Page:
In this short paragraph we have a wealth of contradictions:

—The idea that Lincoln’s plans as a Republican president were unclear, shrouded in “fog” by outsiders, is an amazing example of wishful thinking. Very few people in the U.S. in the election year of 1860 felt unclear about what Lincoln would do regarding slavery. Northerners assumed he would stop it from spreading and eventually end it in the South; Southerners assumed he would immediately abolish it throughout the Union. This is because of Lincoln’s many statements about hating slavery and wishing to help it along to oblivion, and because of his party’s antislavery basis.

—The statement about a conservative being equally devoted to every section and state is also pretty astounding. The 1860 election was the first in which no presidential candidate represented the entire country. The Republicans were Northern, the Southern Democrats were Southern, the Democrats were primarily Southern, and the Constitutional Union party was created to attract loners who did not take a side—of whom there were vanishingly few. That was the whole point of the 1860 election: the country had irretrievably divided over slavery. There was no going back, and certainly not with a candidate like Lincoln who was antislavery. He did not represent the South.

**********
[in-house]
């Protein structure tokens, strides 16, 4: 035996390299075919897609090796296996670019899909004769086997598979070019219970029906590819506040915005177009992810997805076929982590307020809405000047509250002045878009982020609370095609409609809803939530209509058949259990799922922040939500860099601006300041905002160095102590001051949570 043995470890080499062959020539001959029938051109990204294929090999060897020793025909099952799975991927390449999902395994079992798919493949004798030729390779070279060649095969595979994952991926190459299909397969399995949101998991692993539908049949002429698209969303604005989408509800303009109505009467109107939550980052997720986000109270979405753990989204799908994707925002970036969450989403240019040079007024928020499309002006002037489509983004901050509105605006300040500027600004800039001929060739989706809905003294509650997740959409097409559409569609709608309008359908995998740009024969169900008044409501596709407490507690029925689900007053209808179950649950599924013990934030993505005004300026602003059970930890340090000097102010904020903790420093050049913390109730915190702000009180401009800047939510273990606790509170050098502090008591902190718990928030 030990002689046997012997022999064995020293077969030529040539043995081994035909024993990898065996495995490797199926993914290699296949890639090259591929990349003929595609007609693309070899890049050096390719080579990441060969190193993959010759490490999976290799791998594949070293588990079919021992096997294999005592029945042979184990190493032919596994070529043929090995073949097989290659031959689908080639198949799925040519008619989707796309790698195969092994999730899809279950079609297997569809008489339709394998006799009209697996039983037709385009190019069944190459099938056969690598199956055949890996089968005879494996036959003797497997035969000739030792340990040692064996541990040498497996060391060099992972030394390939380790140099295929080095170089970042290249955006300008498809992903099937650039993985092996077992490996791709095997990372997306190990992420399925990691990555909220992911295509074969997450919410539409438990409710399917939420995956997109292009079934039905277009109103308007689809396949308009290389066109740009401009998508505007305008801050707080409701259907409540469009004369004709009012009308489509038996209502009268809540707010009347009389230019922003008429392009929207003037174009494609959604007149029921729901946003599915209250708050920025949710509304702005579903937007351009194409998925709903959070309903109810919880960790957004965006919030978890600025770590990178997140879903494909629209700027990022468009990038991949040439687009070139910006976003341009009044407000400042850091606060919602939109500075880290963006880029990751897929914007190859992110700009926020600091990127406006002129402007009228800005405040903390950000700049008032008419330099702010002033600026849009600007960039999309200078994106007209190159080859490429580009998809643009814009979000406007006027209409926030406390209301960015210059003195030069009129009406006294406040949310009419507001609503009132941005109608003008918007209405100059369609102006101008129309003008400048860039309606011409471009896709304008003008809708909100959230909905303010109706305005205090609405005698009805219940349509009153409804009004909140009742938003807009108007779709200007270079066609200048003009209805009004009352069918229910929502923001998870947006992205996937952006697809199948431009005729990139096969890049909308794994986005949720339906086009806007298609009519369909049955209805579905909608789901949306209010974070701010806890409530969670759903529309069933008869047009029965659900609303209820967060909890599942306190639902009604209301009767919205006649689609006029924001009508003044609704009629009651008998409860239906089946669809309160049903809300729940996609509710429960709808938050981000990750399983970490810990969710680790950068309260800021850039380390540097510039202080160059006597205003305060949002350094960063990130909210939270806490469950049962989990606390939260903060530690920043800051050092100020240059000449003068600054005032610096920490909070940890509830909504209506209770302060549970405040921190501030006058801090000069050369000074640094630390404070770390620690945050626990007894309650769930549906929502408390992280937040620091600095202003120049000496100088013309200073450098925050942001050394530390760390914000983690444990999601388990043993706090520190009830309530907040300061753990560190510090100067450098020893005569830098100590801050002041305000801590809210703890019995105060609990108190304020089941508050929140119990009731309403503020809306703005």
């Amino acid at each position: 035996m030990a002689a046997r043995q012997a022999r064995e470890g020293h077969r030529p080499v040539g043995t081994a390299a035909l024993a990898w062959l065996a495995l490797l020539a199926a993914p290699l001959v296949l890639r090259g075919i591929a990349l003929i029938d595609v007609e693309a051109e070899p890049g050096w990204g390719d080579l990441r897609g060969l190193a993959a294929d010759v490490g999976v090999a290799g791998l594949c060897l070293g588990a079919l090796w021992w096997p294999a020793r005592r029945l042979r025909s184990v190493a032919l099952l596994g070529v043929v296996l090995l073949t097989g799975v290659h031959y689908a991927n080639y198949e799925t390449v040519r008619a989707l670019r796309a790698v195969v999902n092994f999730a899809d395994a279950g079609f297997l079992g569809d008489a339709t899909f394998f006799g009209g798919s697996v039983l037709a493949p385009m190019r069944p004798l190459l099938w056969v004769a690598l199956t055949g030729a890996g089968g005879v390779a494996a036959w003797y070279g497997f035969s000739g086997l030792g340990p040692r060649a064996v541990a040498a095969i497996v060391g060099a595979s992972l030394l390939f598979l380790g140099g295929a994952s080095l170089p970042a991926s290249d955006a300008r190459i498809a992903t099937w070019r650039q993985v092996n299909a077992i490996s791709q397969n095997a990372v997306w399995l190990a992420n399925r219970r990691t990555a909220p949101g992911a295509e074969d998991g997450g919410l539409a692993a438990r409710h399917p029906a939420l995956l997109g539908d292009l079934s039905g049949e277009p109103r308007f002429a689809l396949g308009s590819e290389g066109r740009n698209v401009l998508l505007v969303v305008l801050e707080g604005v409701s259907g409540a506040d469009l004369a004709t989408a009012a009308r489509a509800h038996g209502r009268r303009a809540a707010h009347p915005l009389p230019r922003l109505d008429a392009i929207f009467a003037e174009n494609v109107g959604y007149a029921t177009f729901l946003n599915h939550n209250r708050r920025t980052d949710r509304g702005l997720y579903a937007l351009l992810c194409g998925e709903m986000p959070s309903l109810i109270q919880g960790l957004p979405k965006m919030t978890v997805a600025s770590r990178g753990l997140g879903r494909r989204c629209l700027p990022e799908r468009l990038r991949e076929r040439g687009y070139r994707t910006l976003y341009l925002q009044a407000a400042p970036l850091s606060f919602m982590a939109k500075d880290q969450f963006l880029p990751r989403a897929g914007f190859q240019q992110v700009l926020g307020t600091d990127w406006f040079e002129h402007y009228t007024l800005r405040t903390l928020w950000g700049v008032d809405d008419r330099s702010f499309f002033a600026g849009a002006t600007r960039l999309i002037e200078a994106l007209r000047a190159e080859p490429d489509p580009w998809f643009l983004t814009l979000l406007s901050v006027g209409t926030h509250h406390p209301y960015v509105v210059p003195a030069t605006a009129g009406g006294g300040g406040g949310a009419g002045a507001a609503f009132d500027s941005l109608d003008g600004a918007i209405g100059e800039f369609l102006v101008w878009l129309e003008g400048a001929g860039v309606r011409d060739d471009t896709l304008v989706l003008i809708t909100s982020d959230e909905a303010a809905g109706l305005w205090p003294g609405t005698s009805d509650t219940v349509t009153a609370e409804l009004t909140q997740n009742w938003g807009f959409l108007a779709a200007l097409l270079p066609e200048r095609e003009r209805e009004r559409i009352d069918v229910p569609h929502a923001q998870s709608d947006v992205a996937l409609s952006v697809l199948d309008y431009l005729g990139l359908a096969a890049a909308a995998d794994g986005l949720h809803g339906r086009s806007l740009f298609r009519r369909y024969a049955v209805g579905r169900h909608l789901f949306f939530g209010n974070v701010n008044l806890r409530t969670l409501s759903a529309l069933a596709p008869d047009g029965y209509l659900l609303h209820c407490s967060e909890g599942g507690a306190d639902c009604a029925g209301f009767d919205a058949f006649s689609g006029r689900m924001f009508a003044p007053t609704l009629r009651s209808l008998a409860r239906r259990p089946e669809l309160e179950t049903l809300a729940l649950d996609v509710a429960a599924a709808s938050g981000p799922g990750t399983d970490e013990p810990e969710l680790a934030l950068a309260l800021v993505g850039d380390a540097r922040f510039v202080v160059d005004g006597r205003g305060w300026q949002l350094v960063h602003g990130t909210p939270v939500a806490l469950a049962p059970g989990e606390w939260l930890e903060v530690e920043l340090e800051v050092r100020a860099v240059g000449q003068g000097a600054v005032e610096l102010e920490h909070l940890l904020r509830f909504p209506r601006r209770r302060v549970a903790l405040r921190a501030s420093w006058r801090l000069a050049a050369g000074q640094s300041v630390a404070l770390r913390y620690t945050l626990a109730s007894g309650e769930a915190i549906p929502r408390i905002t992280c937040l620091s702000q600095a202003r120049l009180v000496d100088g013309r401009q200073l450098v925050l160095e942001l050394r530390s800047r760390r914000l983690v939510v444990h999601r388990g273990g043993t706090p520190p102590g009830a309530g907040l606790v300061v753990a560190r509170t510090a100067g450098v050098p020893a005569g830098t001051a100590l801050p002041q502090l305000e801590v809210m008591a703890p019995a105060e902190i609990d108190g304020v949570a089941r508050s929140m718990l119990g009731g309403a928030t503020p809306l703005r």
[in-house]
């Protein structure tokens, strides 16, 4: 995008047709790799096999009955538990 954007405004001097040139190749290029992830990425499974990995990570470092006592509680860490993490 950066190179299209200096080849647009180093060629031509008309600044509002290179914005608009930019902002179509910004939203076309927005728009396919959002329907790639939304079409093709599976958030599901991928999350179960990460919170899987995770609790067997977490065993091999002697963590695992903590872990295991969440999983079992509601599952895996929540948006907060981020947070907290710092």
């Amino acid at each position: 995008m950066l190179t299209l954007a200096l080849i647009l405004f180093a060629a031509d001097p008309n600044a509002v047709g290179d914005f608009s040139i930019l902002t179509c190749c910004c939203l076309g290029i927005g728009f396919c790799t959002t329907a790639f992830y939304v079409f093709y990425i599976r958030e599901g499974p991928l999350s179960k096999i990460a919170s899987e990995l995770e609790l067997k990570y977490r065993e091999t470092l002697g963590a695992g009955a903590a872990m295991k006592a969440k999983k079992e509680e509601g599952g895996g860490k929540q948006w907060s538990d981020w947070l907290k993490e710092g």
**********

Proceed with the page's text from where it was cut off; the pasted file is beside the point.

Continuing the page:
—The characteristics of “eminently conservative views” given here are shocking, as they are three examples of radical race hatred against black Americans and, in the case of the FSL, a violation of the Constitution (state antislavery laws were overruled by federal law insisting that slavery must be acknowledged in those states while slave states were not forced to acknowledge abolition). This is what passes for normal in a country driven to extremes of sectionalism: maintaining the horrible, anti-democratic status quo is “conservative” while attempting to restore democracy is “radical”.

—How is it possible to confidently claim that if Lincoln does continue to maintain the proslavery status quo it will restore the Union and public peace, and fortify the Constitution? The Constitution is already violated, and it’s the status quo of appeasing slaveholders itself that has led the Union to the brink of rupture and destroyed the public peace.